In a series of 50 patients with a broad array of vertebral malformations encompassing the entire length of the spinal column, we only identified a non-synonymous variant in exon 3 of WNT3A, resulting in substitution of alanine for threonine. Our observation of this variant with an overall frequency of 0.35% in the control population studied, and a frequency of 1.1% of African chromosomes included in the control population suggest and the observation that the patient's clinically asymptomatic father harbors the same variant strongly suggest that this variant may represent a polymorphism in the African population. Based on the data obtained from our pilot study, mutations in the WNT3A gene do not appear to be a common etiologic factor in the development of congenital vertebral malformations.
Patient heterogeneity for vertebral malformations and heterogeneity of candidate genes represent major limitations in genetic analyses. It is possible that mutations in WNT3A would have been identified if we had sequenced a cohort of patients characterized by having caudal vertebral malformation phenotypes. Because congenital vertebral malformations represent a rare condition, collection of a phenotypically homogeneous sample is not practical and would require a greater amount of time. DNA sequence analysis was limited to the WNT3A promotor, exons, and intron-exon boundaries. Sequence variants in the introns that could potentially contribute to abnormal transcription would not have been detected. Copy number variations in WNT3A will not have been detected by this methodology. Other genes that regulate the expression of WNT3A have not been examined.
Evidence for genetically heterogeneous etiologies of vertebral malformations includes the identification of mutations in DLL3
in patients with spondylocostal dysostosis [14
] and mutations identified in JAG 1
in patients with Alagille syndrome [16
]. Recently, a few DNA coding sequence alterations with uncertain clinical significance in PAX1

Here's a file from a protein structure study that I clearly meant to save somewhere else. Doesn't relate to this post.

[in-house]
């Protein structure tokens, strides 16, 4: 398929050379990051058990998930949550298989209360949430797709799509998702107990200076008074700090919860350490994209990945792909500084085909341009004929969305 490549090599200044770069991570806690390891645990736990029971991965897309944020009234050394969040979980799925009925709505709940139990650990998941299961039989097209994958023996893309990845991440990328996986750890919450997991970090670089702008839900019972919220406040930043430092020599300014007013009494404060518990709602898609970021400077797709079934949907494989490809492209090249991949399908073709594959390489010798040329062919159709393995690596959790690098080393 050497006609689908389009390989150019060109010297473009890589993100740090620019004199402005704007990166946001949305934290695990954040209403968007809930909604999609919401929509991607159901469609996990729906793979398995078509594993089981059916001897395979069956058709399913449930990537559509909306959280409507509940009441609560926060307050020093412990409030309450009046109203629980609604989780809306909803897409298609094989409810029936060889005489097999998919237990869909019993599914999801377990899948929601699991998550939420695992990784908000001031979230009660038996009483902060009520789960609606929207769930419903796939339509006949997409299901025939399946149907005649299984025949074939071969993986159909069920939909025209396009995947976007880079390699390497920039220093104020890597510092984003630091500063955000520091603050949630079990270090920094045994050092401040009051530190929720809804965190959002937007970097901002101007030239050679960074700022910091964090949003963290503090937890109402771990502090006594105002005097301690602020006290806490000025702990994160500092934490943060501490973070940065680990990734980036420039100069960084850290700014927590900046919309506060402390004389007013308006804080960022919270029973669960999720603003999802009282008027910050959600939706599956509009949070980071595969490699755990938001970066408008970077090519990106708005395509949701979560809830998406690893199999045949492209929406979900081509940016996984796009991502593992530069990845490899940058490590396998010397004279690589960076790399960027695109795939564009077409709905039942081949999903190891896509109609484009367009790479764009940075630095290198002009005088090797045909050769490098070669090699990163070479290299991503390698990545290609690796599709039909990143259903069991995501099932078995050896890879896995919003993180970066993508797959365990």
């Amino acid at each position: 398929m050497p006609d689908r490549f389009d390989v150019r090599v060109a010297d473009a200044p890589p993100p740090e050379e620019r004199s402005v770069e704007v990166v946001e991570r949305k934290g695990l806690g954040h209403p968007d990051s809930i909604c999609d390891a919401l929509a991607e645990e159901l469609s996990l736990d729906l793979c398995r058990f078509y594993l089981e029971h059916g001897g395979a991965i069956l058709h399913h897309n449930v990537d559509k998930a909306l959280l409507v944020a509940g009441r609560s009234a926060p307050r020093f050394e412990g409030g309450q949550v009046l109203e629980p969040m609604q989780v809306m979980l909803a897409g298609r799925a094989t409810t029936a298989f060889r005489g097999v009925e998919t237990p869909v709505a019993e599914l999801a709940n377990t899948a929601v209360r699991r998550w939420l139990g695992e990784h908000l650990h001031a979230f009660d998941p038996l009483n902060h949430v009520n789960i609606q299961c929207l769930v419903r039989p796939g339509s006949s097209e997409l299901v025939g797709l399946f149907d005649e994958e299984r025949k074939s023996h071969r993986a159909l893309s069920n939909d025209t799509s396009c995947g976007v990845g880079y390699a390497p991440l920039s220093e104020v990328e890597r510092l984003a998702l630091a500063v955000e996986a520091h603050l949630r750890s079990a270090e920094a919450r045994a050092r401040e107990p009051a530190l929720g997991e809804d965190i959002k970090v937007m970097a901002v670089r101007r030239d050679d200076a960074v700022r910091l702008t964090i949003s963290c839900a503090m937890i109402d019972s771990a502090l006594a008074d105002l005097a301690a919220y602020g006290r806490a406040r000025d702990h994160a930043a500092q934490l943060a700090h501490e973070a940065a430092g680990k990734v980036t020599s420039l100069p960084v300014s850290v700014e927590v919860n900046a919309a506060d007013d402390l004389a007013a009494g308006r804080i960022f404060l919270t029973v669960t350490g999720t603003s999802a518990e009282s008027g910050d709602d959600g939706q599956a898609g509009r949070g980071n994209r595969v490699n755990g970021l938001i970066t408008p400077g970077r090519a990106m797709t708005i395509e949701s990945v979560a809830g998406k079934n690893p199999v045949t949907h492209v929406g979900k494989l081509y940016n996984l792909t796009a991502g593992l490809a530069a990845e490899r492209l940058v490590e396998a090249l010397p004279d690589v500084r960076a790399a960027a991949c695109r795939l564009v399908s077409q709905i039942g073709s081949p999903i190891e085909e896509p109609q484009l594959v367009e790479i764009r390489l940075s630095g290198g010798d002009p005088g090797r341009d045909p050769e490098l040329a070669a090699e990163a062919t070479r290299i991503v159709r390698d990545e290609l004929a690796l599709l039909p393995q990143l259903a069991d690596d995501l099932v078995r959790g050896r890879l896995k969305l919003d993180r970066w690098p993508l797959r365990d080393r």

have been identified in a cohort of patients with phenotypically characterized vertebral malformations [17
]. Our inability to detect mutations in WNT3A
, as well as other candidate genes studied, may reflect differences in the regulation of somitogenesis in humans as compared to mice. It is possible that mutations in WNT3A
are lethal in humans. Although our pilot study included 5 stillbirth samples and no mutations in WNT3A
were detected, a larger cohort of stillbirth samples with vertebral malformations would be needed to determine whether mutations in WNT3A
are prevalent among stillbirths with congenital vertebral malformations. Tissue mosaicism for a specific mutation and/or epigenetic factors may have an influence in the development of vertebral malformations in humans. Vertebral malformations may have greater environmental components than genetic components to their origin. A relationship between abnormal distribution of the intersegmental arteries and vertebral malformations was observed in 4 of 11 human embryos and fetuses with congenital vertebral malformations, suggesting the possibility that abnormalities in vascularization during the resegmentation process may contribute towards the development of congenital vertebral malformations [21
Clinical relevance in identifying mutations associated with the development of vertebral malformations and congenital scoliosis is to develop a molecular classification system that could provide prognostic information regarding the severity of progression of congenital scoliosis and the presence of associated birth defects to practitioners and families. Although congenital scoliosis and idiopathic scoliosis represent dichotomous processes, namely a failure to develop normal vertebral structures for the former and a failure to lose normal vertebral structures for the latter, there is evidence that similar genetic factors may play a role in both conditions [22
]. Identification of gene mutations which are associated with the development of congenital scoliosis may also help improve our understanding of the pathogenesis of idiopathic scoliosis.
In summary, we have been unable to detect mutations in the WNT3A gene in a pilot study of 50 patients with vertebral malformations encompassing the entire spine. This study illustrates the problems posed by attempting to design studies aimed at identification of patterning genes contributing towards the development of vertebral malformations. Future studies aimed at investigating the etiology of congenital vertebral malformations should be aimed at the study of additional candidate genes in a more homogeneous patient population.